An Australian defence contractor lost as much as 30GB worth of data about the country's F-35 Joint Strike Fighter, P-8 Poseidon aircraft and several naval vessels to a cyber attack last year.
An unnamed hacker exploited an outdated server used by the defence contractor to steal sensitive military secrets worth billions.
An Australian defence contractor's IT helpdesk portal was hacked into in July last year by an unnamed hacker who went on to steal 30GB worth defence documents. The said portal was not updated with new patches for 12 months before the cyber-attack took place.
According to the Australian government, the data lost was critical but not classified and that it doesn't know yet if the attacker was state-sponsored or not.
"It could be one of a number of different actors. "It could be a state actor, [or] a non-state actor. It could be someone who was working for another company," said Defence Industry Minister Christopher Pyne to the Australian Broadcasting Corp.
Even though the data is not classified, it contains details about Australia's $18bn Joint Strike Fighter programme thanks to which the country will arm its Air Force with 72 top-end F-35 strike aircraft in the coming years. The data also contains details about the submarine-hunter P-8 Poseidon aircraft as well as designs for several upcoming battleships.
'Yet again another example of “IT Admin” not carrying out IT Security best practices but more importantly other large firms not carrying out adequate third-party risk assessments,' said Stephen Burke, Founder and CEO at Cyber Risk Aware, while commenting about how a lax IT security practice impacted Australia's military secrets and capabilities.
'Basic IT controls such as not using the same local admin username and password across all servers, patching vulnerabilities on servers and applications that are found by running regular vulnerabilities assessments, monitoring network traffic and key asset process activities would have gone a long way in preventing this issue from unfolding the way it did,' he said.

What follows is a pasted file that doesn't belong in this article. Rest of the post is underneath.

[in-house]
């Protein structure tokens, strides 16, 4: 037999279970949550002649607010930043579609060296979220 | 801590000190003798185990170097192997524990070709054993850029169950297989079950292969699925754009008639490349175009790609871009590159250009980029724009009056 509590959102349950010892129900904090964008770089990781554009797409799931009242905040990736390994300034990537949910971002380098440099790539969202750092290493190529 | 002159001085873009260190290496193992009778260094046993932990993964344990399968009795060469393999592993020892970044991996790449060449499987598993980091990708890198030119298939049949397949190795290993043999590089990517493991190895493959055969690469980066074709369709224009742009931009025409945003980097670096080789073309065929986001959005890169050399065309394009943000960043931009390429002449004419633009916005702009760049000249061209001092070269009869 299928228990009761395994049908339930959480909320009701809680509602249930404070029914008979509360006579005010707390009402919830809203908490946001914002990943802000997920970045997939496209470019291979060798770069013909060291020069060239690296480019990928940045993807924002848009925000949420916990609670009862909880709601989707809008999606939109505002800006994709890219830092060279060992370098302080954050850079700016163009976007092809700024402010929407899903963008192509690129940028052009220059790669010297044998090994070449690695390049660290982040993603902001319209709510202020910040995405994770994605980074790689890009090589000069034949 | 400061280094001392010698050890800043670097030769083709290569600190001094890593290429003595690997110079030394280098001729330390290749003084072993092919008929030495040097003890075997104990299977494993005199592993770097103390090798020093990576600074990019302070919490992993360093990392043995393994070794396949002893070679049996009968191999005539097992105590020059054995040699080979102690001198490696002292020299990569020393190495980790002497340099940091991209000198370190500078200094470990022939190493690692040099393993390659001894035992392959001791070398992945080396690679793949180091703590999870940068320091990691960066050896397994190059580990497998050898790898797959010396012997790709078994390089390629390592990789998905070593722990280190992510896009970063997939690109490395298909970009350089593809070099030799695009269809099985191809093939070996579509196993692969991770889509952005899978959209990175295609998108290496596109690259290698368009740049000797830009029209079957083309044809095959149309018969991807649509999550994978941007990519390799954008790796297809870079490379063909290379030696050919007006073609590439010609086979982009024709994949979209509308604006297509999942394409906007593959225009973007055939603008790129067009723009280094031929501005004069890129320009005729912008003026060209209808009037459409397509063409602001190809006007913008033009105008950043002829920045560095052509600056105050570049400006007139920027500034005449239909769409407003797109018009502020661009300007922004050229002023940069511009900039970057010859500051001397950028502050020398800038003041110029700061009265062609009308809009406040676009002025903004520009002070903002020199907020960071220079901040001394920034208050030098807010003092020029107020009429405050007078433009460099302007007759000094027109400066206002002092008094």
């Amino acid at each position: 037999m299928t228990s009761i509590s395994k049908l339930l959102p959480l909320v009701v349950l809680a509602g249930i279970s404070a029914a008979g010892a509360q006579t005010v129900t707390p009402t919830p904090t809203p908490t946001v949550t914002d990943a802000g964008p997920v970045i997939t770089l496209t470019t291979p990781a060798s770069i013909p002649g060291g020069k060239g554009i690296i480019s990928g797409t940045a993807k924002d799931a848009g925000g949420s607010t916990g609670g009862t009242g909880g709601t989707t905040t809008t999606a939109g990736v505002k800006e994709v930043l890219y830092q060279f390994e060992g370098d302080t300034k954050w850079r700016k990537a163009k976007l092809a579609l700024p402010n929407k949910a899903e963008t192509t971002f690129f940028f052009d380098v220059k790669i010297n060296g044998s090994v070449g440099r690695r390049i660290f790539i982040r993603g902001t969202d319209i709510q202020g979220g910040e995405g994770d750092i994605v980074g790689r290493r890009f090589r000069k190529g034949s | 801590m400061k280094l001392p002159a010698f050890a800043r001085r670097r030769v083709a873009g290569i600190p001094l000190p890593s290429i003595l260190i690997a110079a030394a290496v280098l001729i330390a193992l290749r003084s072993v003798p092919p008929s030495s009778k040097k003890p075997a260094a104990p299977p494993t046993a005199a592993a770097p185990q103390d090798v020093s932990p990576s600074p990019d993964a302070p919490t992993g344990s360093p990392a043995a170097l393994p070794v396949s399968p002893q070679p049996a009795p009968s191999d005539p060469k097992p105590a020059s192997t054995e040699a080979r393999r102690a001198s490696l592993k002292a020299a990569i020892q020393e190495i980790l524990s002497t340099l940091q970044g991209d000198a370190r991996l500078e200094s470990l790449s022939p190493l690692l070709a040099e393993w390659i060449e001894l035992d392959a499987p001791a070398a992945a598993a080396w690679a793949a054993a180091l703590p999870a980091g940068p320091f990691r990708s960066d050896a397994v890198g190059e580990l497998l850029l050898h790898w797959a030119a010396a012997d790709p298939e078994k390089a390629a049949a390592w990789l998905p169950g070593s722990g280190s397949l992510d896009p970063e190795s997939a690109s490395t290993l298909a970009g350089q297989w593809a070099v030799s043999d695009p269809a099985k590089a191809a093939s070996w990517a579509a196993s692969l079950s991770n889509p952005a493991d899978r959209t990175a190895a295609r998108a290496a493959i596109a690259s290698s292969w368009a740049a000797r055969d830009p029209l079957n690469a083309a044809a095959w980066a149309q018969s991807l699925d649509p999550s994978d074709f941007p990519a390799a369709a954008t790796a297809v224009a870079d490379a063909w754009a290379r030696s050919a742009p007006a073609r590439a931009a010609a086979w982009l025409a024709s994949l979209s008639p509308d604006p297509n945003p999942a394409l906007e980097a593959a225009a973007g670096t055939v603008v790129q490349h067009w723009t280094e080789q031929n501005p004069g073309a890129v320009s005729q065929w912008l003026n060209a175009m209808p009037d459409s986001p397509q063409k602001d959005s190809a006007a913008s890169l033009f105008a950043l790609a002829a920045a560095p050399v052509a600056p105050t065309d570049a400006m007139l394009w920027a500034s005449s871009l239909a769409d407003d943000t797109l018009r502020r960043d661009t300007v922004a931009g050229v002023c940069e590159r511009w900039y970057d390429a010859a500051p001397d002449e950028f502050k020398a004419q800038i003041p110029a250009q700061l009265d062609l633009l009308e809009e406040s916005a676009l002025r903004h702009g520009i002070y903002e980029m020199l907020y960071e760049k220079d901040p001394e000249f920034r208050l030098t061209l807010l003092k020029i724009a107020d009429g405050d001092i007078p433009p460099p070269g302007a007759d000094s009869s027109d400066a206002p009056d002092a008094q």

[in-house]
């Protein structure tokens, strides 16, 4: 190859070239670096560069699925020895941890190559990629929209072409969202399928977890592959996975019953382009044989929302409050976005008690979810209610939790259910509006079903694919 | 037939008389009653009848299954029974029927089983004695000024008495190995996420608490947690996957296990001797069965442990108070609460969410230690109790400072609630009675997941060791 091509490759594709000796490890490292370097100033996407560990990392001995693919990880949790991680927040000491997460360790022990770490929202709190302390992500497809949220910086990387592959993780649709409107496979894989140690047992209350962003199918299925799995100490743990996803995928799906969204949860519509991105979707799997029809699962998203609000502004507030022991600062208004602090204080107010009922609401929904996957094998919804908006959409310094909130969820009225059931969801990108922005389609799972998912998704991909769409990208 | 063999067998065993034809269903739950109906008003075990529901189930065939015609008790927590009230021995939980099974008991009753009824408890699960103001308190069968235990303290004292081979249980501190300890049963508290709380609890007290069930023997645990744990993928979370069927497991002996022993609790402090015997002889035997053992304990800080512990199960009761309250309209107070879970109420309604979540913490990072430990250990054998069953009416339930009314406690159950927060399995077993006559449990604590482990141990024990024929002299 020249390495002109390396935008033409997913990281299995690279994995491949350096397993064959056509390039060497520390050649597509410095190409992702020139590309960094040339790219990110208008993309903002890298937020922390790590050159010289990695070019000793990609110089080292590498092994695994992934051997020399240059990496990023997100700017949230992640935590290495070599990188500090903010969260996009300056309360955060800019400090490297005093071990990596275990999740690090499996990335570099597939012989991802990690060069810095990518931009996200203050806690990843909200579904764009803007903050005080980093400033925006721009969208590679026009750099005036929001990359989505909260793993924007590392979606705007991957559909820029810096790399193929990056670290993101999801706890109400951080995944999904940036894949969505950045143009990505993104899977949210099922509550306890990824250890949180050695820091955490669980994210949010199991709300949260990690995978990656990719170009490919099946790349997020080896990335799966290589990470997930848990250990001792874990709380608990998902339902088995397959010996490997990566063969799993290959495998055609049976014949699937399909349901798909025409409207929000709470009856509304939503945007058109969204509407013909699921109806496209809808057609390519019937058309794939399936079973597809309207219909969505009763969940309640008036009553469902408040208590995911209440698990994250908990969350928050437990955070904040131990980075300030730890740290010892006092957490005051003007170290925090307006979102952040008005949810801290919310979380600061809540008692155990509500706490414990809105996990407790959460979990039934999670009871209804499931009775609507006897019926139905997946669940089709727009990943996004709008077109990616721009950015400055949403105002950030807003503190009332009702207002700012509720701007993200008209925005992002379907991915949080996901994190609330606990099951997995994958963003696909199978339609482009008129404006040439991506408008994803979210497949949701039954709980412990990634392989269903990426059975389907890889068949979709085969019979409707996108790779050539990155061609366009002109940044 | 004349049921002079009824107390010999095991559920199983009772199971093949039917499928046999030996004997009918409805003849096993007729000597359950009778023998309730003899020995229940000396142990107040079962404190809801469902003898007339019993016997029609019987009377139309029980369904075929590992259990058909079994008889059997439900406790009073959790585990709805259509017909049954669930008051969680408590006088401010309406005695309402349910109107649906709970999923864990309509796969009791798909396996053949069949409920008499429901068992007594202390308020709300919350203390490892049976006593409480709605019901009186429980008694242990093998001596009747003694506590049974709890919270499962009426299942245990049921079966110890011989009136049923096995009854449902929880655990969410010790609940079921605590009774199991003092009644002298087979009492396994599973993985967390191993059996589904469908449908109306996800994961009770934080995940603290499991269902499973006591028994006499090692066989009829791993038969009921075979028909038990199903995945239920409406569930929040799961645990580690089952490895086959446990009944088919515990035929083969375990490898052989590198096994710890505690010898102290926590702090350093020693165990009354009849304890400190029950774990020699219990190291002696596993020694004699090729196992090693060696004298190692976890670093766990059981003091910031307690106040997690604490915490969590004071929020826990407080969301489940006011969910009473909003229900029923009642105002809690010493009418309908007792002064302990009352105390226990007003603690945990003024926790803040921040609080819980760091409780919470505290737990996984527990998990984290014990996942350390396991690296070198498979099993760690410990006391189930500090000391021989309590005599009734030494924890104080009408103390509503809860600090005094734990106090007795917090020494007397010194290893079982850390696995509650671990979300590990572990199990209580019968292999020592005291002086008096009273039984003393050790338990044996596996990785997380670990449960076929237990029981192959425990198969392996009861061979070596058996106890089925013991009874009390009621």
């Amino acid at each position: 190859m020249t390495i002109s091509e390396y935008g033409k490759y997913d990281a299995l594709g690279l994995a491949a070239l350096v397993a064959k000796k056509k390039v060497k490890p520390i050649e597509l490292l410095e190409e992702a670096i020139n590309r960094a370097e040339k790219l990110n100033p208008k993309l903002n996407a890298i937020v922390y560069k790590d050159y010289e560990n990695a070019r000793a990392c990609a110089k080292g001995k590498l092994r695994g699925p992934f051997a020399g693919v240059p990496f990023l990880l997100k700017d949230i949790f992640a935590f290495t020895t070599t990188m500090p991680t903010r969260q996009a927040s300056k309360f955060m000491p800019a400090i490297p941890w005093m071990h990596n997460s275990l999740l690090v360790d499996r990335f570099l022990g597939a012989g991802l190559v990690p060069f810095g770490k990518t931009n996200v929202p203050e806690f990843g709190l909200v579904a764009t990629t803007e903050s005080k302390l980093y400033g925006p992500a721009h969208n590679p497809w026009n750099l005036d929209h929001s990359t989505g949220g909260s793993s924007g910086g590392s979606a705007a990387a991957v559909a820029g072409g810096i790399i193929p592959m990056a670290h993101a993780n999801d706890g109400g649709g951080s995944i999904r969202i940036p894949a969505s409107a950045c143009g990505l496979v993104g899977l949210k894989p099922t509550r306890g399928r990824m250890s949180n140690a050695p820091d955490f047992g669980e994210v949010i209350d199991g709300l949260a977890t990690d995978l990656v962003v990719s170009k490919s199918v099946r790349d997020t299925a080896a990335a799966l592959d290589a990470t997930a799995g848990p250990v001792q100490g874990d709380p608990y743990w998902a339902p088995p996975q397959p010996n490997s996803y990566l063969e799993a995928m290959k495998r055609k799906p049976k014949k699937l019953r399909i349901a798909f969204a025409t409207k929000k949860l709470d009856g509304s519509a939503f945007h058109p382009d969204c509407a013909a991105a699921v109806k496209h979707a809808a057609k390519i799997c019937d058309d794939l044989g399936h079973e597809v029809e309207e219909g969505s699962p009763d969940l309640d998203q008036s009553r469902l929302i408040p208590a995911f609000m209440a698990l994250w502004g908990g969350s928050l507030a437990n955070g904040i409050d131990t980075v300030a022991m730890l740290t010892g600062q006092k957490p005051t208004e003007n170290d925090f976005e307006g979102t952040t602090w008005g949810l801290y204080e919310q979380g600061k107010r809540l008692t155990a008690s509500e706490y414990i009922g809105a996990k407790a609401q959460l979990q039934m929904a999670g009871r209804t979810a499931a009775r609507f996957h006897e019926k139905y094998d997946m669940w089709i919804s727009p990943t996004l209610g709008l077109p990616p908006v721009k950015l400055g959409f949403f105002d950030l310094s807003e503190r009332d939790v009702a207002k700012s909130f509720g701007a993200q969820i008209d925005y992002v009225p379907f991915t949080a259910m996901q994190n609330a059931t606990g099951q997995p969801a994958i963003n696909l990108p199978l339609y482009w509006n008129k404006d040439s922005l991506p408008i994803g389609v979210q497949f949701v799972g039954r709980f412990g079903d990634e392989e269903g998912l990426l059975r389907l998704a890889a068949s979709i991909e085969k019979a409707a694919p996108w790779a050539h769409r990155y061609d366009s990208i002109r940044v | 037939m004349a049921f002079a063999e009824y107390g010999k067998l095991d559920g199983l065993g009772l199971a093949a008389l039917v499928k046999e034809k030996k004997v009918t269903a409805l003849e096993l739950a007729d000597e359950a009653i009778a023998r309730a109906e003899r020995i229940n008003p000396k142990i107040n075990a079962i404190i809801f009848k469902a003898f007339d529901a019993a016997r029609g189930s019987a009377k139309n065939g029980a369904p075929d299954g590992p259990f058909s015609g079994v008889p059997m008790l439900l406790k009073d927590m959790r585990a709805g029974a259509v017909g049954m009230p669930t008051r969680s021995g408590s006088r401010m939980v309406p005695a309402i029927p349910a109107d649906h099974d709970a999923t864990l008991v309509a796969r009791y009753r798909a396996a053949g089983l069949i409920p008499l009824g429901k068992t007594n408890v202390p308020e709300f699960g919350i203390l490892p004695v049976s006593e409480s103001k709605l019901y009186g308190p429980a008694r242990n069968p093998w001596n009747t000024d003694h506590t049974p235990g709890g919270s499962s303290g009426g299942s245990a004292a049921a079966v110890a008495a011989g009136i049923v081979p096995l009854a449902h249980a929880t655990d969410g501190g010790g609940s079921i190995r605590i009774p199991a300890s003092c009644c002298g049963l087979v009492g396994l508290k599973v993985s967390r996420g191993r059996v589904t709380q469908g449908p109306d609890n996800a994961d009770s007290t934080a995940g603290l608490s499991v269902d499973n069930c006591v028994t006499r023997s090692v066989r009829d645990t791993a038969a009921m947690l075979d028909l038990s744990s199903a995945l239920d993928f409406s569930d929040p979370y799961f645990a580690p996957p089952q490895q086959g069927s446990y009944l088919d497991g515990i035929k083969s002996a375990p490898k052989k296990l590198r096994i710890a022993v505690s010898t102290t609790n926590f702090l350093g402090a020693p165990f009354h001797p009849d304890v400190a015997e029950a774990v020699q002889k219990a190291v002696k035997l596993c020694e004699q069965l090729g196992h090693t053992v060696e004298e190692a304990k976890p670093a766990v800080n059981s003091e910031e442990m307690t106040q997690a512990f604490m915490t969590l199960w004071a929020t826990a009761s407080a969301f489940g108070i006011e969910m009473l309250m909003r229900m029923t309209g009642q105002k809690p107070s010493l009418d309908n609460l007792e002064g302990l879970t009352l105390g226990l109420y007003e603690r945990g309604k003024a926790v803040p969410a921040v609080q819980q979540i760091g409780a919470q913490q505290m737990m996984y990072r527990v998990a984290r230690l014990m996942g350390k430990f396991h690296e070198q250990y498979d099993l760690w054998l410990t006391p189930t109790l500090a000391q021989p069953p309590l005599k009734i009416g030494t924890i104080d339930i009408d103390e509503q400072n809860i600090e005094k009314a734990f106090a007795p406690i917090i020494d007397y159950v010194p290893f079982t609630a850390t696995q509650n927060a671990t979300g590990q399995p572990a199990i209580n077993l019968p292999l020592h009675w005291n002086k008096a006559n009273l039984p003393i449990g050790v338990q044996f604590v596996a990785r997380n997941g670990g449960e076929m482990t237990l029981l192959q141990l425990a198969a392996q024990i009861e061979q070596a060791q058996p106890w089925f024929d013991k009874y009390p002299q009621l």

'This is not rocket science but does require resources. One IT admin who had only been in the job 9 months speaks for itself and if the large company had carried out a valid third-party risk assessment in the first place they would not have sent the data at all,' he added, confirming that the breach could have been avoided had adequate risk assessments been conducted by the relevant firms.
Even in the United States, a number of defence contractors have lost critical military data to hackers because of lax IT security measures or plain oversight.
An eye-opening research paper from Motherboard has revealed that major defence contractors like Lockheed Martin, Boeing, Raytheon, and Northrop Grumman do not have standard HTTPS web encryption enabled on their official websites by default. The site adds that these four defence contractors received a combined $95 bn from the U.S. government last year.
"For companies bidding on major cybersecurity contracts, lack of HTTPS-by-default in 2017 is a bad look. You are better protected from man in the middle attacks when visiting Pornhub than Raytheon or Lockheed," said John Scott-Railton, a senior researcher at the Citizen La to Motherboard.